Menopause occurs when the ovaries naturally decreases the production of the sex hormones estrogens and progesterone. If there are no menstrual periods for 12 consecutive months without any other biological or physiological cause then the woman is in menopause. Menopause is the end of the childbearing years. The 12 months without periods are important to note, otherwise there is still a chance to become pregnant.

A woman can feel the changes in her body if she is approaching menopause. In this period of menopause transition or perimenopause her menstrual periods start changing. The changes begin several years before the menopause. This is because of the fluctuation of the production of the sexual hormones by the aging ovaries. Irregularity in the length of the period, the time between periods and the level of flow can be seen in the irregular periods. A sudden warm feeling with blushing, the hot flashes can also accompany the irregular periods.

The changes associated with the menopause include:

• Hot flashes
• Irregular bleeding
• Night sweats
• Mood swings
• Forgetfulness
• Problems in sleeping
• Tiredness
• Irritability
• Memory problems
• Depression
• Fluctuation in sexual desire
• Vaginal dryness, itching or irritation
• Increased risk of urinary tract infection or urinary incontinence, leakage of urine
• Weight gain
• Changes in skin texture including wrinkles
• May have some hair growth on the chin, upper lip, chest or abdomen
• Can worsen adult acne

Woman’s race, height, number of children or use of oral contraceptives has no influence on the age at menopause. The age of menopause is variable. It is 40 to 60 years normally. For most of the women it is between 45 to 55 years.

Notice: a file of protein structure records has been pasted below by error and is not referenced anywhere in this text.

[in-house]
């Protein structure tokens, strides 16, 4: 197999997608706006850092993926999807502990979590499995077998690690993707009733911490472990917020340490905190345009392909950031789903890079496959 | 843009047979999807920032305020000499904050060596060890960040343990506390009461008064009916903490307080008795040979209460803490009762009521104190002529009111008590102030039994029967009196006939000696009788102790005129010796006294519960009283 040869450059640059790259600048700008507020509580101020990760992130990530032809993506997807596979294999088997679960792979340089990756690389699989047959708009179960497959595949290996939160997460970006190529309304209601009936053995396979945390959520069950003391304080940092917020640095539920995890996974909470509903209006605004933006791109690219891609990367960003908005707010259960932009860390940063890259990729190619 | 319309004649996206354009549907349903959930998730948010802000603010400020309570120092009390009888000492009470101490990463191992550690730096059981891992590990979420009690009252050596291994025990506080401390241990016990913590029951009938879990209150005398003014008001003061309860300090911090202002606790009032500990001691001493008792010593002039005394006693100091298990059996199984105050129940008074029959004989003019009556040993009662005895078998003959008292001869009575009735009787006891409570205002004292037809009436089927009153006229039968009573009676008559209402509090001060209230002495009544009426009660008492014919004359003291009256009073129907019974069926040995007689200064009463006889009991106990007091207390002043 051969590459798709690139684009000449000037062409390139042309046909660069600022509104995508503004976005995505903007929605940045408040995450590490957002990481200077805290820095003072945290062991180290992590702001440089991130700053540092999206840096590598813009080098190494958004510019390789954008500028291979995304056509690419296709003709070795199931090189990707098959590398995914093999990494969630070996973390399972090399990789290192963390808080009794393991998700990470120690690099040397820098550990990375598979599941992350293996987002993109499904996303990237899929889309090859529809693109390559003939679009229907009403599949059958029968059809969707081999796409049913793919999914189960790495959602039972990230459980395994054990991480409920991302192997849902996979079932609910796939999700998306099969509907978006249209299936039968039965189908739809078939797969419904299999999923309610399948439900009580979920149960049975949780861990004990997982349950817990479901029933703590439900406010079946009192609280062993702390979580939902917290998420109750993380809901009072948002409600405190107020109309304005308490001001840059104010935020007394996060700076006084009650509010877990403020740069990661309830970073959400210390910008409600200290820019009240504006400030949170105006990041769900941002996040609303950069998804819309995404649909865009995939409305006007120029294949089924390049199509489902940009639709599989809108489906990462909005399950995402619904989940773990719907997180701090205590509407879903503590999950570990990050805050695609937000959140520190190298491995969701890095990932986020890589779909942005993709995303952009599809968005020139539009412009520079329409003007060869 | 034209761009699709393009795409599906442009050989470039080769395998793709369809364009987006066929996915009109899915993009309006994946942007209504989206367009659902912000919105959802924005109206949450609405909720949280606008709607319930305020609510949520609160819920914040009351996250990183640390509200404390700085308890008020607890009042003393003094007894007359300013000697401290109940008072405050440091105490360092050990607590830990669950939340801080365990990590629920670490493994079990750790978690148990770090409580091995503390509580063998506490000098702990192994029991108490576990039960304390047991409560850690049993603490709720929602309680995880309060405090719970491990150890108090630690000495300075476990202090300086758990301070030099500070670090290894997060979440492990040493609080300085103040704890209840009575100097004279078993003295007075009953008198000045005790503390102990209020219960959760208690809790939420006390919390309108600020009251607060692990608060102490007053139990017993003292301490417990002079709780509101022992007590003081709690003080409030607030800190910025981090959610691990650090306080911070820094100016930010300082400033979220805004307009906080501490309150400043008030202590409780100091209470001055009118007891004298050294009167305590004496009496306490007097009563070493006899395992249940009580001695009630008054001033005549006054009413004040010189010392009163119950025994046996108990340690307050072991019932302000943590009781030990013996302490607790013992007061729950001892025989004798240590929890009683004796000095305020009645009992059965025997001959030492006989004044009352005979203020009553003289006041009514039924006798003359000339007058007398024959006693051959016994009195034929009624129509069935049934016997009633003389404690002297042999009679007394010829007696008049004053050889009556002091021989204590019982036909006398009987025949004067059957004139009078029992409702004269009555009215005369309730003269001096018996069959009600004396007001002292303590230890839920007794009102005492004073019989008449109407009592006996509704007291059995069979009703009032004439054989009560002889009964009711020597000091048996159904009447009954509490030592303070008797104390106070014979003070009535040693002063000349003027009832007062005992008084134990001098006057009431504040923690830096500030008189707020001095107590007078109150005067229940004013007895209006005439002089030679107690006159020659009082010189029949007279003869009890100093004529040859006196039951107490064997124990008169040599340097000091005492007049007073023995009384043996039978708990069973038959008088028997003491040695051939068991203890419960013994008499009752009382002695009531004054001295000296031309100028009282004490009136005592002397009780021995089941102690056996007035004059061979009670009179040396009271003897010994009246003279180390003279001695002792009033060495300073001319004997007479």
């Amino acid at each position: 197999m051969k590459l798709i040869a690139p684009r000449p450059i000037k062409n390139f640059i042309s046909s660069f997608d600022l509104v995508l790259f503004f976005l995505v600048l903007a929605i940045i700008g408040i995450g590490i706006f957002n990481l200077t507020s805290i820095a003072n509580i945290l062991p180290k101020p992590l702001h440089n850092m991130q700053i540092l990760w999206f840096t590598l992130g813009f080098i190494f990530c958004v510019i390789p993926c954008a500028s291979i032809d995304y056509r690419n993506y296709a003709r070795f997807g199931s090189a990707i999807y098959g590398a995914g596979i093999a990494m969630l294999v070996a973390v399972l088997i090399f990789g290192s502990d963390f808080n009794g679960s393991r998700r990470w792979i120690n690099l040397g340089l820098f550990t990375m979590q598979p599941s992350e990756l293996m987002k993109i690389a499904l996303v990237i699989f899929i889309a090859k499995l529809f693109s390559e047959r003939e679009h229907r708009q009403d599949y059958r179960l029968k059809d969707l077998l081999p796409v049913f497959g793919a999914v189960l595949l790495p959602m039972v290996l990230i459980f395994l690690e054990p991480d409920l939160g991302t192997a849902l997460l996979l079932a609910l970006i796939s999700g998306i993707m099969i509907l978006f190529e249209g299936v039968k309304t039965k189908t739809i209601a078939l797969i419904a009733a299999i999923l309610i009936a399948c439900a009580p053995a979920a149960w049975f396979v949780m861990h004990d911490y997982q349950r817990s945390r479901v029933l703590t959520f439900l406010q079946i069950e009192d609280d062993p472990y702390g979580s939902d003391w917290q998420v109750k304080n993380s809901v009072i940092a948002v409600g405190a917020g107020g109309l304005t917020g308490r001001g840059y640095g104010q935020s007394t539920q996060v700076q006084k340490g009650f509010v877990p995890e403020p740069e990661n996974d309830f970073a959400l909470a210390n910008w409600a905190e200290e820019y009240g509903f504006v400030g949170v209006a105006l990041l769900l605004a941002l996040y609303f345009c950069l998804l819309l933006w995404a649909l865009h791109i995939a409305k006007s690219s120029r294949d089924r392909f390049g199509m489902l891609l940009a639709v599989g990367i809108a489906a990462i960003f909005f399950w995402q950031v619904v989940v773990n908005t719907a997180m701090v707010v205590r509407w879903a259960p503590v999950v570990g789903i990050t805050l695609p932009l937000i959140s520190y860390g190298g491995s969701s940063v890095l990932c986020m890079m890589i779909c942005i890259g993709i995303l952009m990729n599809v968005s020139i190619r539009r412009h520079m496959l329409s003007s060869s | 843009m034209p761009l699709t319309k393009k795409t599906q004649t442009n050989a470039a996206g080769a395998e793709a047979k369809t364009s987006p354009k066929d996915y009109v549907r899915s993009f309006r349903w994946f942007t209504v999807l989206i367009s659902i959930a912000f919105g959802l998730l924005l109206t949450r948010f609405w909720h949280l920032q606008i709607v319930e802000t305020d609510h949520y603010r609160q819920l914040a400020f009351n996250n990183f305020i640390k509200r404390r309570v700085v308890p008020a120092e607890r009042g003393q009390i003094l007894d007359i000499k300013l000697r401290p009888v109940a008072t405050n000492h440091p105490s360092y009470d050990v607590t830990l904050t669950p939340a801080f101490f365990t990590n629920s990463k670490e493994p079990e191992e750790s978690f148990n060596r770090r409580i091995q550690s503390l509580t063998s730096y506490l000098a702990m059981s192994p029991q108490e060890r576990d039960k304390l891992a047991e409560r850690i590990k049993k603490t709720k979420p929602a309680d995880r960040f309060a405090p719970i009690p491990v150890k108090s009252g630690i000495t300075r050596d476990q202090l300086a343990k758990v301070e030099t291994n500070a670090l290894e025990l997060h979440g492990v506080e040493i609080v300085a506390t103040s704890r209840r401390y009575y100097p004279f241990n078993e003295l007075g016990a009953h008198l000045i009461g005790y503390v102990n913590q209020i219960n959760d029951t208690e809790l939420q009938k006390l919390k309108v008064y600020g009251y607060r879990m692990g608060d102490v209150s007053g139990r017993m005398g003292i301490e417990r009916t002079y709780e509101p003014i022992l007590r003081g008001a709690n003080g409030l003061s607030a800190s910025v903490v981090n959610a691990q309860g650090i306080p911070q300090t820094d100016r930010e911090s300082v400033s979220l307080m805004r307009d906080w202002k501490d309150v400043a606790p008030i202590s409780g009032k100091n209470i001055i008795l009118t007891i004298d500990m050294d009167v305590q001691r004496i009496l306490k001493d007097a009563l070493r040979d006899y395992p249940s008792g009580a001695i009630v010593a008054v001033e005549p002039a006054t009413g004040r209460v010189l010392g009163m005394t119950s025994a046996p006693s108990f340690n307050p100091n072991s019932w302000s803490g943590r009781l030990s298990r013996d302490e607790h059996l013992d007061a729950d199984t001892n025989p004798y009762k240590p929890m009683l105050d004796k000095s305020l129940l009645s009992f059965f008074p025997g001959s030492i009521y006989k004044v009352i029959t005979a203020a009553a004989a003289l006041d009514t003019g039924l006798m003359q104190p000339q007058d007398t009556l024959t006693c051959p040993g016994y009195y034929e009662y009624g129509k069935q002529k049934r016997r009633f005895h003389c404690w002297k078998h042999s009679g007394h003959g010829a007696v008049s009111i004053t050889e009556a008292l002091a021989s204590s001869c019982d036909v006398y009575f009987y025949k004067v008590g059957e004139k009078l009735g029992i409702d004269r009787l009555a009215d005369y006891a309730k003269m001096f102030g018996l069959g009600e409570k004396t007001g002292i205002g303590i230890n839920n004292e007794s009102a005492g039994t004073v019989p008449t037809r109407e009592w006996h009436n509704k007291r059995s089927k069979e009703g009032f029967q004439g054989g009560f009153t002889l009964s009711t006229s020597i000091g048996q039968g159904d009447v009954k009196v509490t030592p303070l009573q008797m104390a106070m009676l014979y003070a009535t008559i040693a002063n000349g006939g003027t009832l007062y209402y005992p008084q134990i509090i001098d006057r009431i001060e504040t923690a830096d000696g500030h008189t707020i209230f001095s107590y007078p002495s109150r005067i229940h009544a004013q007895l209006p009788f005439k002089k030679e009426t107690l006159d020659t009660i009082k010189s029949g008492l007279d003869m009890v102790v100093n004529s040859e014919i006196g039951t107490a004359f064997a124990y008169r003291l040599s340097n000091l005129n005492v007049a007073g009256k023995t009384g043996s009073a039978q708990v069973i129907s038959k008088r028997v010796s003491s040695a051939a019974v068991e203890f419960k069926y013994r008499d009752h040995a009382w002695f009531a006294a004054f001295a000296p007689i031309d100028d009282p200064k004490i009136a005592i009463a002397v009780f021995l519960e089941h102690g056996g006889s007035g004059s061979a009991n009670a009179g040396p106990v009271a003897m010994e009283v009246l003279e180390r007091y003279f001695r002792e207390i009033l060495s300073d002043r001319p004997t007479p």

Menopause is not a disease that needs to be cured and it is a natural life-stage transition. However, treatment of associated symptoms is possible if these become substantial or severe. But, the protective effect of estrogen against osteoporosis and atherosclerosis is lost. The risks of fracture and coronary heart disease increase.

The possible treatments include:

• Hormone therapy or hormone replacement therapy or postmenopausal hormone therapy with estrogen and progesterone
• Oral contraceptive pills
• Vaginal hormone and non-hormone treatments

Combination of estrogen and progesterone increases the risk for heart attack, stroke and breast cancer compared with women without hormone therapy. Estrogen therapy increases the risk for stroke and endometrial cancer, cancer of the lining of the uterus. You must consult with your doctor and he must consider your entire medical records as well as hereditary risk factors before deciding hormone therapy.

The alternative therapy uses food and herbs and they include:

• Phytoestrogens from soy bean, chick peas and lentils. Do not use the concentrated pills, but foods containing these must be eaten regularly
• Vitamin E also helps to reduce hot flashes
• Black Cohosh herbal preparations
• Green tea and pomegranate
• Dried roots and rhizomes of Licorice
• Roots of Dong quai
• Wild yam
• Dried fruit of Chaste tree
• Dried leaves of Damiana
• Leaves, roots and tops of Dandelion
• Dried roots and rhizomes of False unicorn root
• Leaves of Ginkgo
• Roots of Ginseng, avoid if you have high blood pressure
• Dried Liferoot plant
• Fresh or dried leaves and fruit of Raspberry
• Red clover, dried flower heads and fresh plant
• Fresh or dried leaves of Sage
• St. John’s Wort, fresh or dried flowering plant

There are not many scientific studies about the alternative therapies. Much more research is still needed.

There is a direct relationship between the lack of estrogen after menopause and the development of osteoporosis. Eat healthy food with enough calcium and vitamin D. Ask your doctor whether calcium and vitamin D must be supplemented or for other treatments. A good lifestyle and enough physical activity are very important.